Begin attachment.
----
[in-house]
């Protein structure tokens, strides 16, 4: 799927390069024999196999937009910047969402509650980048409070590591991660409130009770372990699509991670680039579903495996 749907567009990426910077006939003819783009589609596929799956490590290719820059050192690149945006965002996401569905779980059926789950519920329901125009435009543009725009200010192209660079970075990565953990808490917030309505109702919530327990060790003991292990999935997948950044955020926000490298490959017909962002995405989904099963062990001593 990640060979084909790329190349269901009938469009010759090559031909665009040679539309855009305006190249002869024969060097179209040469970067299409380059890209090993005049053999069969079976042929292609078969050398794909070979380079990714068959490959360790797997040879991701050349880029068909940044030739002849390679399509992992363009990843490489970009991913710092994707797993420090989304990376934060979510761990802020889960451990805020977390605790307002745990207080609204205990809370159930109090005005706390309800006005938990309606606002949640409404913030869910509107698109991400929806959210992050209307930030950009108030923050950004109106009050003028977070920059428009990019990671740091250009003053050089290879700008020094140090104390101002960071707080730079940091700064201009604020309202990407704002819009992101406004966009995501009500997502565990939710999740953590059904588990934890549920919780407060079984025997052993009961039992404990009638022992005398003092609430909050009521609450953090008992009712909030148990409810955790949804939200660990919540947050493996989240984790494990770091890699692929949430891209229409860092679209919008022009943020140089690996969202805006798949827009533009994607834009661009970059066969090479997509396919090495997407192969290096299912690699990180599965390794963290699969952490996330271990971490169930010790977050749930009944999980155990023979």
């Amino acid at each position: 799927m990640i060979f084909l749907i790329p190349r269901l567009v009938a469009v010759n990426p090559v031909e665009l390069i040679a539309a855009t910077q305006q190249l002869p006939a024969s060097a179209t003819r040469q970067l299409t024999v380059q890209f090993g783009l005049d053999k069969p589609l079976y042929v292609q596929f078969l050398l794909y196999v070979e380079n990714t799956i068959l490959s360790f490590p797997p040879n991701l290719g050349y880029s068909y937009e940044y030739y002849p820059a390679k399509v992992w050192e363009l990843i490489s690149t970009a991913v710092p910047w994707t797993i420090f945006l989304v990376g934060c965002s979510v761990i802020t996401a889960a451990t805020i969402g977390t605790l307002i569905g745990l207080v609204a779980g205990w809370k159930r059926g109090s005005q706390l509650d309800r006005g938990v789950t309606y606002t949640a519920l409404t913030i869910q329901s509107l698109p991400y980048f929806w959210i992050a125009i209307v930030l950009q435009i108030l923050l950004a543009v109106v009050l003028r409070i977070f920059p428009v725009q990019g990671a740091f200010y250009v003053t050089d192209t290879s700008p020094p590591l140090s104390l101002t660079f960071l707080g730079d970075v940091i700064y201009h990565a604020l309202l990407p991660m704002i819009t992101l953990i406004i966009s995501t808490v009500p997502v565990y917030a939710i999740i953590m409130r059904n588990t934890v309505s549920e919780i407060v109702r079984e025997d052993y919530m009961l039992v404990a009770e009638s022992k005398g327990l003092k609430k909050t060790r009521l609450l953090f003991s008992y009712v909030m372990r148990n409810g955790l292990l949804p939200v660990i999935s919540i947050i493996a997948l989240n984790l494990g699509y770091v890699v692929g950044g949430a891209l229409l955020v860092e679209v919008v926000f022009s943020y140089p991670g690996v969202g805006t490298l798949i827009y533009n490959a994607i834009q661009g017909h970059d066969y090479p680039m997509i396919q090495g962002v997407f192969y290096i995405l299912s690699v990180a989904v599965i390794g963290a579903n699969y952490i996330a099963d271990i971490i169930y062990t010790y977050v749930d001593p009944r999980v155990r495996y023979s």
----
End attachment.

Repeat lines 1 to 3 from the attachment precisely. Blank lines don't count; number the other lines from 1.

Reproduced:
[in-house]
């Protein structure tokens, strides 16, 4: 799927390069024999196999937009910047969402509650980048409070590591991660409130009770372990699509991670680039579903495996 749907567009990426910077006939003819783009589609596929799956490590290719820059050192690149945006965002996401569905779980059926789950519920329901125009435009543009725009200010192209660079970075990565953990808490917030309505109702919530327990060790003991292990999935997948950044955020926000490298490959017909962002995405989904099963062990001593 990640060979084909790329190349269901009938469009010759090559031909665009040679539309855009305006190249002869024969060097179209040469970067299409380059890209090993005049053999069969079976042929292609078969050398794909070979380079990714068959490959360790797997040879991701050349880029068909940044030739002849390679399509992992363009990843490489970009991913710092994707797993420090989304990376934060979510761990802020889960451990805020977390605790307002745990207080609204205990809370159930109090005005706390309800006005938990309606606002949640409404913030869910509107698109991400929806959210992050209307930030950009108030923050950004109106009050003028977070920059428009990019990671740091250009003053050089290879700008020094140090104390101002960071707080730079940091700064201009604020309202990407704002819009992101406004966009995501009500997502565990939710999740953590059904588990934890549920919780407060079984025997052993009961039992404990009638022992005398003092609430909050009521609450953090008992009712909030148990409810955790949804939200660990919540947050493996989240984790494990770091890699692929949430891209229409860092679209919008022009943020140089690996969202805006798949827009533009994607834009661009970059066969090479997509396919090495997407192969290096299912690699990180599965390794963290699969952490996330271990971490169930010790977050749930009944999980155990023979």
């Amino acid at each position: 799927m990640i060979f084909l749907i790329p190349r269901l567009v009938a469009v010759n990426p090559v031909e665009l390069i040679a539309a855009t910077q305006q190249l002869p006939a024969s060097a179209t003819r040469q970067l299409t024999v380059q890209f090993g783009l005049d053999k069969p589609l079976y042929v292609q596929f078969l050398l794909y196999v070979e380079n990714t799956i068959l490959s360790f490590p797997p040879n991701l290719g050349y880029s068909y937009e940044y030739y002849p820059a390679k399509v992992w050192e363009l990843i490489s690149t970009a991913v710092p910047w994707t797993i420090f945006l989304v990376g934060c965002s979510v761990i802020t996401a889960a451990t805020i969402g977390t605790l307002i569905g745990l207080v609204a779980g205990w809370k159930r059926g109090s005005q706390l509650d309800r006005g938990v789950t309606y606002t949640a519920l409404t913030i869910q329901s509107l698109p991400y980048f929806w959210i992050a125009i209307v930030l950009q435009i108030l923050l950004a543009v109106v009050l003028r409070i977070f920059p428009v725009q990019g990671a740091f200010y250009v003053t050089d192209t290879s700008p020094p590591l140090s104390l101002t660079f960071l707080g730079d970075v940091i700064y201009h990565a604020l309202l990407p991660m704002i819009t992101l953990i406004i966009s995501t808490v009500p997502v565990y917030a939710i999740i953590m409130r059904n588990t934890v309505s549920e919780i407060v109702r079984e025997d052993y919530m009961l039992v404990a009770e009638s022992k005398g327990l003092k609430k909050t060790r009521l609450l953090f003991s008992y009712v909030m372990r148990n409810g955790l292990l949804p939200v660990i999935s919540i947050i493996a997948l989240n984790l494990g699509y770091v890699v692929g950044g949430a891209l229409l955020v860092e679209v919008v926000f022009s943020y140089p991670g690996v969202g805006t490298l798949i827009y533009n490959a994607i834009q661009g017909h970059d066969y090479p680039m997509i396919q090495g962002v997407f192969y290096i995405l299912s690699v990180a989904v599965i390794g963290a579903n699969y952490i996330a099963d271990i971490i169930y062990t010790y977050v749930d001593p009944r999980v155990r495996y023979s």